less threats! rebel sits,

York. Will you we show our title to the Even in the chair of state ! belike, he means

crowp ? (Back'd by the power of Warwick, that false if not, our swords shall plead it in the field. peer,)

K. Hen. What title bast thou, traitor, to the To aspire unto the crown, and reign as king.

crown? Earl of Northumberland, he slew thy father :

Thy father was, as thou art, duke of York ; And thine, lord Clifford ; and you both bave Thy grandfather, Roger Mortimer, earl of vow'd revenge

March : On him, his sons, his favourites, and his friends. I am the son of Henry the Fifth, North. If I bé not, heavens, be reveng'd on who made the Dauphin and the French to me 1

stoop, Clif. The hope thereof makes Clifford mourn And seiz'd upon their towns and provinces. in steel.

War. Talk not of France, sith • thou hast lost West. What, shall we suffer this ? let's pluck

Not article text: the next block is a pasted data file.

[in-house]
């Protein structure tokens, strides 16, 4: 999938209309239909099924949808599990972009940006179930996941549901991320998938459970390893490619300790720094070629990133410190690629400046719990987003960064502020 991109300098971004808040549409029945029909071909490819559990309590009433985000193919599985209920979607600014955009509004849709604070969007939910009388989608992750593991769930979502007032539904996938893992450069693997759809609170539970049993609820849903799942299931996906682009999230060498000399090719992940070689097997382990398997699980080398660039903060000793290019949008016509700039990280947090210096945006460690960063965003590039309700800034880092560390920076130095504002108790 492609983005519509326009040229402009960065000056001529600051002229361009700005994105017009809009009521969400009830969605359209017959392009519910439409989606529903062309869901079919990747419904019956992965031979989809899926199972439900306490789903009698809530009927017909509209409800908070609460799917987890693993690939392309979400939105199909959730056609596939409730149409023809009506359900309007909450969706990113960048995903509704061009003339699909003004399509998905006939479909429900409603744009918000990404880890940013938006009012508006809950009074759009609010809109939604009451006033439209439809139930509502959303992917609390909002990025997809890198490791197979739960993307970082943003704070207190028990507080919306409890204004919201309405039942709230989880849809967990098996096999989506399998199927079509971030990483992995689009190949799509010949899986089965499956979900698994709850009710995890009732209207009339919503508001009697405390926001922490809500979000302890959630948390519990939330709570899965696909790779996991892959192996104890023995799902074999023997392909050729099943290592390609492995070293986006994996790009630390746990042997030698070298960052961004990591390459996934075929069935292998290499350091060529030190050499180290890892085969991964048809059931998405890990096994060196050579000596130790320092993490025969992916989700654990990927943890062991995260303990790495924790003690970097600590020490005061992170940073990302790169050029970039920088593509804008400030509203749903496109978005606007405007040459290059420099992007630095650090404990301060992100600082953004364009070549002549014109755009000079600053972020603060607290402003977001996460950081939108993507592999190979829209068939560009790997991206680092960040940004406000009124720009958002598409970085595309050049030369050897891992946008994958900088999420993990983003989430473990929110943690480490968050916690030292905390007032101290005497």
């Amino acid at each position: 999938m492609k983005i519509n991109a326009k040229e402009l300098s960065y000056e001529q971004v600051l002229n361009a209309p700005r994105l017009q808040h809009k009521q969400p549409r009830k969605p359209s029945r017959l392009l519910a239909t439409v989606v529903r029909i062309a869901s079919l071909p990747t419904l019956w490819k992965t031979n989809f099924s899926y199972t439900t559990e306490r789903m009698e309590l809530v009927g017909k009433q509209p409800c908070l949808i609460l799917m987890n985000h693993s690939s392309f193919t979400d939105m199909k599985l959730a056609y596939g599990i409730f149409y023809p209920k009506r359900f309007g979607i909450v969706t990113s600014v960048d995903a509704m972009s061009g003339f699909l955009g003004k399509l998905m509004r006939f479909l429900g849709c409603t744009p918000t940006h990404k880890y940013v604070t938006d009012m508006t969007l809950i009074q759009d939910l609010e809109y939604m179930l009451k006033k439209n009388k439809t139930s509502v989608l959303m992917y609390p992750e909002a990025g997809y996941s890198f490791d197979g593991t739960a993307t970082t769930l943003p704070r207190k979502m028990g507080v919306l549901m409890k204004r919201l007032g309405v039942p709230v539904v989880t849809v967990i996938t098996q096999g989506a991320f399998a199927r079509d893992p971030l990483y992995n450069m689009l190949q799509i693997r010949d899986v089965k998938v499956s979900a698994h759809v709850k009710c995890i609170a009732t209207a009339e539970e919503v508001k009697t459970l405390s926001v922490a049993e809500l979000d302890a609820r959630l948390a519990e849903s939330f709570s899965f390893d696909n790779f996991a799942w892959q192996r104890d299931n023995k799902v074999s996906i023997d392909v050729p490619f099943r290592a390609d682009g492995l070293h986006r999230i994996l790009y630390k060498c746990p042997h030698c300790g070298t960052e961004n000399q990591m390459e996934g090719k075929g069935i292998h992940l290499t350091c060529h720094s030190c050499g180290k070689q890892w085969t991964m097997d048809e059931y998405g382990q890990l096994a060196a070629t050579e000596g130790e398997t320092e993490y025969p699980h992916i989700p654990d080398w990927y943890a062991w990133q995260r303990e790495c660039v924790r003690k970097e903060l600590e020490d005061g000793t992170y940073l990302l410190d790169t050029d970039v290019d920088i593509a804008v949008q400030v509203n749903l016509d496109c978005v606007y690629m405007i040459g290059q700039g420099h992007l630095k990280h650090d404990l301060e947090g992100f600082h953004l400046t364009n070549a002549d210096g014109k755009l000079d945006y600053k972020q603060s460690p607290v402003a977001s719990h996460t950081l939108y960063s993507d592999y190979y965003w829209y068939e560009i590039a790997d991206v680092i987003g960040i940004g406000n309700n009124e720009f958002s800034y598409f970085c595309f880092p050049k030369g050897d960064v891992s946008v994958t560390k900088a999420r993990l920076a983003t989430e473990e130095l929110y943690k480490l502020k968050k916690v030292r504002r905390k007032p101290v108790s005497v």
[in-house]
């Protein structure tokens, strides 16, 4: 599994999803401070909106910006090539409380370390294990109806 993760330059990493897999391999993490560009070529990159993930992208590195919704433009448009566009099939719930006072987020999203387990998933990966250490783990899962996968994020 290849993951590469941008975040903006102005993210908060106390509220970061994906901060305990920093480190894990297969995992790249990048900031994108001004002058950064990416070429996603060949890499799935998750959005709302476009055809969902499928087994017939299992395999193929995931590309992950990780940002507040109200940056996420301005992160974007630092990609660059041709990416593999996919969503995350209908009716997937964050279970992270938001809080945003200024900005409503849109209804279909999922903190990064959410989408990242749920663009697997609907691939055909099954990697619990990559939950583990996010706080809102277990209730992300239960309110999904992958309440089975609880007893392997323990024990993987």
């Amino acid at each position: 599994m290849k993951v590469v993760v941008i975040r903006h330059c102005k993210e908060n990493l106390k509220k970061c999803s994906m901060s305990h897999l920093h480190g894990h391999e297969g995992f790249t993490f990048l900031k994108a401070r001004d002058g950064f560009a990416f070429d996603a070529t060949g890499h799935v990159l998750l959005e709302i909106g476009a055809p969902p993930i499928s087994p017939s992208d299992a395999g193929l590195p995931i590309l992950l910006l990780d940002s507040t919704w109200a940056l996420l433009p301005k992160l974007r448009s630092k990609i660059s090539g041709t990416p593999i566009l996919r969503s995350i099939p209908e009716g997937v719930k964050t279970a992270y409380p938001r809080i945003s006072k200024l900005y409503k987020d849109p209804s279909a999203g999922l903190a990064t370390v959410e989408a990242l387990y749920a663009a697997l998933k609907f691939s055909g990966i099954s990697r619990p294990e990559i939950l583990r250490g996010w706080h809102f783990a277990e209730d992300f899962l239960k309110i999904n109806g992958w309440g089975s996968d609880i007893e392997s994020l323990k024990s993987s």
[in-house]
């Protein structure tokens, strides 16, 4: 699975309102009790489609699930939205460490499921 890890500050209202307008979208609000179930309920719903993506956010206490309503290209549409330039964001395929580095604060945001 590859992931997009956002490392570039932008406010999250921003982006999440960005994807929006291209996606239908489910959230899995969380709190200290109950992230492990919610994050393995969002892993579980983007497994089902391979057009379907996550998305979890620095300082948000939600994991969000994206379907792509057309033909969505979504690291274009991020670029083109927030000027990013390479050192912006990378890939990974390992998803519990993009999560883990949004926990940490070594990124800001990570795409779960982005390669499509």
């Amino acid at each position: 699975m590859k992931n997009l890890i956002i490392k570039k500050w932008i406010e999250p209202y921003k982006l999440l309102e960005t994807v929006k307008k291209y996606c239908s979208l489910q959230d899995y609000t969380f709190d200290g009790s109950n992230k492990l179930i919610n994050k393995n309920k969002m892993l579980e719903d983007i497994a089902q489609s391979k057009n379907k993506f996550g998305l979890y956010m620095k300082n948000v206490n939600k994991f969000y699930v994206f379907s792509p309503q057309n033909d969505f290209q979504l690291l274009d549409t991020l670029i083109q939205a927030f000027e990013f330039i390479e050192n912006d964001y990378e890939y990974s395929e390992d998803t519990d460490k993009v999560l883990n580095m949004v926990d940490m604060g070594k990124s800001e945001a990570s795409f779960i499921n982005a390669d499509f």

it all. him down :

K. Hen. The lord protector lost it, and not I; My heart for anger burns, I cannot brook it. When I was crown'd, I was but nine months K. Hen. Be patient, gentle earl of Westmore

old. land.

Rich. You are old enough now, and yet meOlif. Patience is for poltroons, and such as thinks, you lose :

Father, tear the crown from the usurper's head. He durst not sit there had your father liv'd. Edw. Sweet father, do so; set it on your My gracious lord, bere in the parliament

head. Let us assail the family of York.

Mont. Good brother, [TO YORK.) as thou North. Well hast thou spoken, cousin ; be it

lov'st aud honour'st arins, 80.

Let's fight it out, and not stand cavilling thus. K. Hen. Ab ! know you not, the city favours Rich. Sound drums and trumpets, and the them,

king will fly. And they have troops of soldiers at their beck ? York. Sons, peace! Exe. But when the duke is slain, they'll K. Hen. Peace thou! and give king Henry quickly fly.

leave to speak.

War. Plantagenet shall speak first :-hear • Hawks had sometimes little bells hung on them,

him, lords ; perhaps to darc the birds; that is, fright them from rising.

• Since.